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How Hollywood LGBTQ Party Planners Envision Socially Distanced Backyard Get-Togethers


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With summer approaching and quarantine fatigue setting in, many entertainment industry people are looking for an in-person alternative to that now-not-so-novel Zoom cocktail hour. And even with Los Angeles County health officials advising no in-person group gatherings, event pros say clients are clamoring for new ways to celebrate safely.

“The good news is that here in L.A., a lot of people have gardens, which can make gathering much safer than inside,” notes interior designer Martyn Lawrence Bullard. “But the key is, of course, social distance. So why not set up chairs with each one having an accompanying side table? Find out what drink each guest wants in advance, and then it’s waiting for them on their personal table, so you’re reducing a lot of contact by not passing drinks,” adds Bullard, who has designed homes for Ellen Pompeo and Kylie and Kendall Jenner. “If someone wants red wine, have a glass and the bottle on their table to further reduce movement.” Bullard notes that tray-passed appetizers, buffets and bars are all coronavirus no-nos.

Jordan Valdez of EventWorks would use trees, plants and furniture to create space between groups of people. “If I walked into a room and only saw chairs six feet apart, it would make me feel anxious. Instead, put chairs around a coffee table for each co-living group and use trees and other elements to separate those groups,” says Valdez, who suggests individual champagne bottles and bento boxes that are distributed before guests arrive. “Those kind of touches feel fun, not, ‘We did this because of COVID.’ “

Troy Williams of Simply Troy events says a backyard picnic brings an organic sense of separation without the “Is this six feet apart?” calculations. “A picnic blanket automatically says, ‘This is my space,’ ” says the former senior publicist for premieres and special events at Warner Bros., whose clients include Eva Longoria and Julianne Hough. “Depending on the size of your outdoor area, each can be even farther than six feet apart without people feeling disconnected from one another. You can still comfortably talk, toast and play games. They’re still connecting in person, which is what people need right now.” To create an inviting picnic scene, Williams — who recommends this summer party mix by DJ Sean Patrick —  worked with Made by Meg Catering (which is offering special The Mantry boxes for Father’s Day that include New York steaks and chicken wings), This Messy Table (known for its cheese, charcuterie and vegan boards) and craft cocktail delivery service Angelino on the Rocks.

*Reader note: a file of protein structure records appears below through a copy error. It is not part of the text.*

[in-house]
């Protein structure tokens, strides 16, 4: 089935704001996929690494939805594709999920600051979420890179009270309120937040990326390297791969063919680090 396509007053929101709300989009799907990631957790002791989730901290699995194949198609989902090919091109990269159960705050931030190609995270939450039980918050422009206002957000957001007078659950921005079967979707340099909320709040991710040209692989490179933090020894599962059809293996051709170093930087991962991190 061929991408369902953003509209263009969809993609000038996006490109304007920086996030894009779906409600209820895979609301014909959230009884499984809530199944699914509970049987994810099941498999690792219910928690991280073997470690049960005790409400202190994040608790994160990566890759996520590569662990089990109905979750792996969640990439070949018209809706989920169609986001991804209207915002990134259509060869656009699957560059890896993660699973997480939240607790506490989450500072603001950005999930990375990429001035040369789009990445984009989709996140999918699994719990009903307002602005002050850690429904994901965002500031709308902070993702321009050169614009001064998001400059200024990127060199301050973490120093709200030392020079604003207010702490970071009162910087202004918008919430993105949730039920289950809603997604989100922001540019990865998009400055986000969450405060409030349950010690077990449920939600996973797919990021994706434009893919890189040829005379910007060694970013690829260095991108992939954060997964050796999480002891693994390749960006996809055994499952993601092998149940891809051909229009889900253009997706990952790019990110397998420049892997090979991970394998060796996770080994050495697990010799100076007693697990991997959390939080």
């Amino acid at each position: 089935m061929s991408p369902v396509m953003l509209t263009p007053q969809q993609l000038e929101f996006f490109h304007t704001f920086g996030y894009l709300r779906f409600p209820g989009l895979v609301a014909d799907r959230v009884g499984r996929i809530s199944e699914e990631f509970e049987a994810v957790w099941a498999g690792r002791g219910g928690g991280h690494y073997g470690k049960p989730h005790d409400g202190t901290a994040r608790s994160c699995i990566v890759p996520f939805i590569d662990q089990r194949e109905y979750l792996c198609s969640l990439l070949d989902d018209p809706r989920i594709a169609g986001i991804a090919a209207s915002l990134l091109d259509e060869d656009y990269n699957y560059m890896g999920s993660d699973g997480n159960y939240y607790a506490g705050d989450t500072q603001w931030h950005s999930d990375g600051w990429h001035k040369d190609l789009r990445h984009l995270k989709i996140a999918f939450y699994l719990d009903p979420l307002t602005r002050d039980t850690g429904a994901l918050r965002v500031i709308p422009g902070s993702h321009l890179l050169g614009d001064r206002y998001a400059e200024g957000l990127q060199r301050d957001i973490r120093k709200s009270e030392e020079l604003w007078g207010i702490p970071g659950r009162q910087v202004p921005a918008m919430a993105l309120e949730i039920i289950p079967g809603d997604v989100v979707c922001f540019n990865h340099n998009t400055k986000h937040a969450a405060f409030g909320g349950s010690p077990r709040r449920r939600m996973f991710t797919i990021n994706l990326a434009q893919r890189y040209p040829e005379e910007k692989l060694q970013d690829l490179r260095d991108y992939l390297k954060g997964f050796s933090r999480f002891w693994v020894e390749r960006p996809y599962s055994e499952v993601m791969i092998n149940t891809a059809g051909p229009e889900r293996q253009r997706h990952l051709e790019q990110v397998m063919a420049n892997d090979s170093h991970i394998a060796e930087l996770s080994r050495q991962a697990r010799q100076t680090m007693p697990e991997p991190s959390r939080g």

Marc Feuerstein, vp events at High Stepping Pony Productions, which counts Vanity Fair as a client, agrees. “You don’t need to go overboard to make a big splash. We have all spent so much time on our phones on TikTok and Instagram lately, being in people’s presence is enough right now.” Feuerstein, along with company owner Courtney Skiba, advises outlining spaces with something as simple as wildflowers and even writing guests’ names with a decor element like petals within the square. “Place a cocktail table within that space and add a few more flowers. Less is really more,” he adds. Feuerstein also suggests designating one indoor bathroom for guests and hiring a bathroom attendant to maintain sanitary conditions, or using a higher-end temporary bathroom such as Luxury Flush, which also can be accompanied by a masked attendant. “This is something that will immediately put guests at ease,” says Feuerstein, who notes that staggering guest arrivals will prevent bottlenecking. “We do that for the Vanity Fair Oscar party. It’s a great way to integrate safety.”

Crystal Anderson is using her Brooklyn rooftop to throw her first party since the pandemic began. “We’re taking our theory into practice with friends,” says Anderson, former event producer at Refinery29 and co-founder of A Very Good Job, which creates events for clients like Lena Waithe. “We’re creating pod areas that we are measuring and taping down on the floor so people know exactly where their space is. Then, on the invitation, we’re letting them know they can bring things to decorate their area so it’s their own personalized nightclub. We’re providing streamers and paint just to make it a more jubilant, less sterile feeling,” says Anderson, who will add a cooler of drinks to each pod before a guest’s arrival. “What’s key is emailing people before they come, saying, ‘If you’ve been sick, if you’ve been in contact with others, we can’t have you this time.’ We are a group of black queer folks, and we’ve been disproportionately impacted by COVID-19. We have the privilege to have a party, but we really want to honor the folks who have lost their lives.”

This story first appeared in the June 3 issue of The Hollywood Reporter magazine. Click here to subscribe.


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